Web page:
Ways to Learn at the Beach


Each year to kick off summer break, I take my three little girls to the beach. They can spend hours playing in the waves and running along the sandy shores. This year they have tackled boogie-boarding, and I foresee some surf lessons in the future! 

As a mom and teacher, I am always looking to weave playful learning into our day. Our beach week is no exception! My girls love to play little reading games in the sand. I keep them short and sweet, which keeps them engaged and playful. We played so many different games that I may need to break it up into a 2-part blog post! 

Here are just a few of our favorites to play to review and practice some of our reading skills. 

  1. Letter writing in the sand. I have found that students of all ages love to play with sand. Sand provides kinesthetic practice for pre-writing letter formation and letter practice. The drag, or pull, in the sand helps build connections for the learner through what we refer to as multisensory practice or when we are engaging at least three of the senses simultaneously. When we use multiple senses simultaneously, we have a higher chance of retaining the information. It is also an excellent review of letter formation. (If you are not able to visit the beach, or if you want to bring the fun of sand to your classroom, read more here)
  2. Sandy Sound Dictation! Okay, this is just sound dictation, but in the sand! My girls love this quick activity. I will say a sound. They echo the sound and say the grapheme (letter representation) as they write it in the sand. Easy review! (See video clipπŸ‘†) 
  3. Beat the Wave Word Writing! This game was so fun, and we giggled as we tried to see how many words we could write before the wave washed them away. What a fun way to build in some automaticity work and rapid recall work! There are several ways that I scaffolded this to meet my children's needs. My youngest is working on letter recognition and early CVC words. We played a letter dictation game for her, where I dictated letters for her, and she wrote them down before the wave washed them away. We also played letter sequence, and she wrote the ABCs as the waves washed in.  

My older children have been solidifying the spelling of words so that I would dictate words to them, and they would write. See this in action in video πŸ‘†

Here are some other ways you can play "Beat the Wave":

  • Fill in the missing letter - say a sequence of letters and have the child write the letter that comes next.
  • Blend it - Segment a word into individual phonemes and have the child blend the sounds together as they write the word. Read more about segmenting and blending here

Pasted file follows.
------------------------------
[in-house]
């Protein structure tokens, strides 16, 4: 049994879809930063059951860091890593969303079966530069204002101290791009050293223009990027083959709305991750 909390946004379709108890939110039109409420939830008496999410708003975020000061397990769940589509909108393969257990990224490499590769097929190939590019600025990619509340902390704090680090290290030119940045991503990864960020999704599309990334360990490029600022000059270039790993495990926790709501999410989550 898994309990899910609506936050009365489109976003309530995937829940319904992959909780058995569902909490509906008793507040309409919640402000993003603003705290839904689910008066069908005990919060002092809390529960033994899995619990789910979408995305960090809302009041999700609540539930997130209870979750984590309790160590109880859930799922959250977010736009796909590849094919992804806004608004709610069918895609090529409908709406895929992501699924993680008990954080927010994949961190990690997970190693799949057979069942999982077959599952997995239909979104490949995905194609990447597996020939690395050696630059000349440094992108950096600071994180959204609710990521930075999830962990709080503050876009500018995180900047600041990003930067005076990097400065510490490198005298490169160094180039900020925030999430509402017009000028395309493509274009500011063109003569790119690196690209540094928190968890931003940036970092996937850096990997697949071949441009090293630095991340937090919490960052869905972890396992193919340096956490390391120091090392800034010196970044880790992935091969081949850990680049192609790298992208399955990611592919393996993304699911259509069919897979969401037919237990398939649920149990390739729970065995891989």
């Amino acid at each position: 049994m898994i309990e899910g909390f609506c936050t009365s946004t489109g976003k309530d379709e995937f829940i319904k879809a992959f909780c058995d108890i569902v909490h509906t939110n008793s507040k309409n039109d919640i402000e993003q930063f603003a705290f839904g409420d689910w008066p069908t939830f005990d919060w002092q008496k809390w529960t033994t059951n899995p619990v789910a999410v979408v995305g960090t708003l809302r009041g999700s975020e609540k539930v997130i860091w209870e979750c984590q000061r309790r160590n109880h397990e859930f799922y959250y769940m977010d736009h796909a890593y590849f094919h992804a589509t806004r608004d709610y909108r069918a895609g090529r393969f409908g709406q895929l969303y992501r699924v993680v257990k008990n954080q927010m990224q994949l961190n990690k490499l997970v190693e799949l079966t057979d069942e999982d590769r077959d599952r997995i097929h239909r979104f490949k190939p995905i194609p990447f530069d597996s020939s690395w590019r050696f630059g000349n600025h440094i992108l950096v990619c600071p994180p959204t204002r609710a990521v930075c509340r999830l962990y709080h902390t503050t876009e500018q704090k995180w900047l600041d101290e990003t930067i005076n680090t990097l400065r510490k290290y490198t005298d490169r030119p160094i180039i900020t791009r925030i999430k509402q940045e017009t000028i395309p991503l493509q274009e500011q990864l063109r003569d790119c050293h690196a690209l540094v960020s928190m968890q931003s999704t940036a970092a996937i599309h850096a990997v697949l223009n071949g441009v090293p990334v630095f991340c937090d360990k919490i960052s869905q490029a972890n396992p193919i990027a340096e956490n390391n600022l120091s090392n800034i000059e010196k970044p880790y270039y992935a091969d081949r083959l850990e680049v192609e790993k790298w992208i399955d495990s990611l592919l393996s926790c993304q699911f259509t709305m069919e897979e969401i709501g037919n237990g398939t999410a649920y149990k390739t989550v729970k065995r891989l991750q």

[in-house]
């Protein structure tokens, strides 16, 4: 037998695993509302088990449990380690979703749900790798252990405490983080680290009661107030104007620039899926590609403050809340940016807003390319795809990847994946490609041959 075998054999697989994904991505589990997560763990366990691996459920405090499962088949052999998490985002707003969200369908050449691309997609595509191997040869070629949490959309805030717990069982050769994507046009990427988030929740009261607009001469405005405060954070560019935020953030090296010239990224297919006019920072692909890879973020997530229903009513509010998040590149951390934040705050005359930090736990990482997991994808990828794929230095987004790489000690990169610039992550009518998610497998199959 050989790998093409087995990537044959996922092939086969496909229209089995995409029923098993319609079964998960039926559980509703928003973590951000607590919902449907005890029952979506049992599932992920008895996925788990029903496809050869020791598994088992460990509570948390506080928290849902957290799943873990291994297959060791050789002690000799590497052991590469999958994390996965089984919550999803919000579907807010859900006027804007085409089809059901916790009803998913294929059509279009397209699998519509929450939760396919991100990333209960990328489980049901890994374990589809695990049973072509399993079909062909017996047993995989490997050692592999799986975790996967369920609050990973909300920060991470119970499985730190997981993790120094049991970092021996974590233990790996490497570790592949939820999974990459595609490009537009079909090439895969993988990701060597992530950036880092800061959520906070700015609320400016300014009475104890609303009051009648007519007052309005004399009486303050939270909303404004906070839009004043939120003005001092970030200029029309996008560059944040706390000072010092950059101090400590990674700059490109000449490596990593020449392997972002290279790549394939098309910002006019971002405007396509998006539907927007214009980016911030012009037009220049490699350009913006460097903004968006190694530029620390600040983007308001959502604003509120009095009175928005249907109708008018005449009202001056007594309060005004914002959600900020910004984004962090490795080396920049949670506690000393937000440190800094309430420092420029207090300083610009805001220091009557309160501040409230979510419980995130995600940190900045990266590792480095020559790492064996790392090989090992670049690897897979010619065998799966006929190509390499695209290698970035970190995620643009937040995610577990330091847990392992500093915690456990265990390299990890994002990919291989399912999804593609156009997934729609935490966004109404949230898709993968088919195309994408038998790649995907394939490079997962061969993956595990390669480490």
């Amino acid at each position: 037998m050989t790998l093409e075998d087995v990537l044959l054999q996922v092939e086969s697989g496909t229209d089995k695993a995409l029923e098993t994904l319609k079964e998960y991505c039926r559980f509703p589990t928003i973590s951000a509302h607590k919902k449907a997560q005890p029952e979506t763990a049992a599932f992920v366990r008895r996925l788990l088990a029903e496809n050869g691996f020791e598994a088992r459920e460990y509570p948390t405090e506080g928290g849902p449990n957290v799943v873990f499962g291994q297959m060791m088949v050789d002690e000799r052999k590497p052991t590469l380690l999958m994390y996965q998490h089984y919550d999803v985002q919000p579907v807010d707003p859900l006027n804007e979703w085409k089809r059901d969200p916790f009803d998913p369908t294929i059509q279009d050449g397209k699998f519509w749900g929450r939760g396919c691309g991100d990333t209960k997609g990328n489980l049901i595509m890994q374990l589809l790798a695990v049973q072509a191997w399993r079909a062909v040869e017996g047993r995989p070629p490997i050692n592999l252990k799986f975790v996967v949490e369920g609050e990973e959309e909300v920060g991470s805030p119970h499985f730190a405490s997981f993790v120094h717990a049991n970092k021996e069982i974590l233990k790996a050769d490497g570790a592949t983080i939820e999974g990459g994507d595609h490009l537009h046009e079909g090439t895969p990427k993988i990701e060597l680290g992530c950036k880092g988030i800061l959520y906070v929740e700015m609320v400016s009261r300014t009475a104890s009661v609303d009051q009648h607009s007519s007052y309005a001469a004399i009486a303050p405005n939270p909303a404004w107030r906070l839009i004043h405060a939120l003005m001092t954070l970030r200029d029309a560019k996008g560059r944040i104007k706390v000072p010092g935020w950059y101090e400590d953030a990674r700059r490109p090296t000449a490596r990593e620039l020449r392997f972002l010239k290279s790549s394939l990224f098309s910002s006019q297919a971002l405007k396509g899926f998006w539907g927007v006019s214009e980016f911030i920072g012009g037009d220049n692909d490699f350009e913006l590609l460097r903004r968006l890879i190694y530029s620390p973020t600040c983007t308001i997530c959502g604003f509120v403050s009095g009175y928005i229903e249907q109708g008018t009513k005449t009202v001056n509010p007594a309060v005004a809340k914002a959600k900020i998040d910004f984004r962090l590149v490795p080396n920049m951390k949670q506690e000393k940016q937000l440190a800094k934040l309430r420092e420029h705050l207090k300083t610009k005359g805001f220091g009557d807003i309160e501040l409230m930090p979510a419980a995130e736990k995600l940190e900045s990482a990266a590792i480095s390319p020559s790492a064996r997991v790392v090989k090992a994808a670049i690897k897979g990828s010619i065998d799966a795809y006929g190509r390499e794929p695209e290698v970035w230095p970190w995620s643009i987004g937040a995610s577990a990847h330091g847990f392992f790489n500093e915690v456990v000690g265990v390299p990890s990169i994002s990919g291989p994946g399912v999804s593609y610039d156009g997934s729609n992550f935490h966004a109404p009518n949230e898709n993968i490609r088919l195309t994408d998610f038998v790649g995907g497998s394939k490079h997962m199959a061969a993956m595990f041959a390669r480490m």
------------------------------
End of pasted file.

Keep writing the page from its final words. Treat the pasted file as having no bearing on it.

• Give a Category - state a category like "things you see on the beach" and have the child name as many items as they can while making tally marks before the wave washes them away. How many did they name? Rapid naming of items in a category is a fantastic task to build recall and help children group like items. You can also build language skills by having them describe something that they see with the size, color, shape, category, etc.

4. Hop through the word: Elkonin sound boxes are an easy way to bring segmenting practice to the beach! Elkonin boxes provide a place marker for students to hold the individual phonemes in their phonological memory. 

  • The procedures are such: Teacher says a word. Students echo the word. Segment each sound as you tap, or place a marker of some sort to represent each sound. So for the word chip. We would segment into /ch/-/i/-/p/. There are three sounds within this word, so students would push up a chip to represent the three sounds. Note that even though we spell chip with 4 letters, there are only 3 sounds in the word.  

At the beach, we can use shells as our tokens within the Elkonin boxes or get kids to hop through the word physically! This is a favorite with my kids. They love anything that gets them moving. πŸ’ƒπŸ’ƒπŸ’ƒ Some ways to scaffold this activity is to draw the boxes with the exact number of phonemes in the word. For example, I would have previously drawn three boxes in the sand /b/-/E/-/ch/for the word beach. Once students understand this concept, we can gradually release the structure of having a set number of boxes to one where they determine and draw the boxes or must determine how many sound boxes to jump through for each word.

While the summer days are filled with relaxation and laid-back activities, we can help children maintain the gains they made over the school year! These activities will bring some giggles and fun into your learning, whether you are headed to the beach or your backyard!

We played so many more games on the beach! Be sure to pop by next week, where I will share some more!



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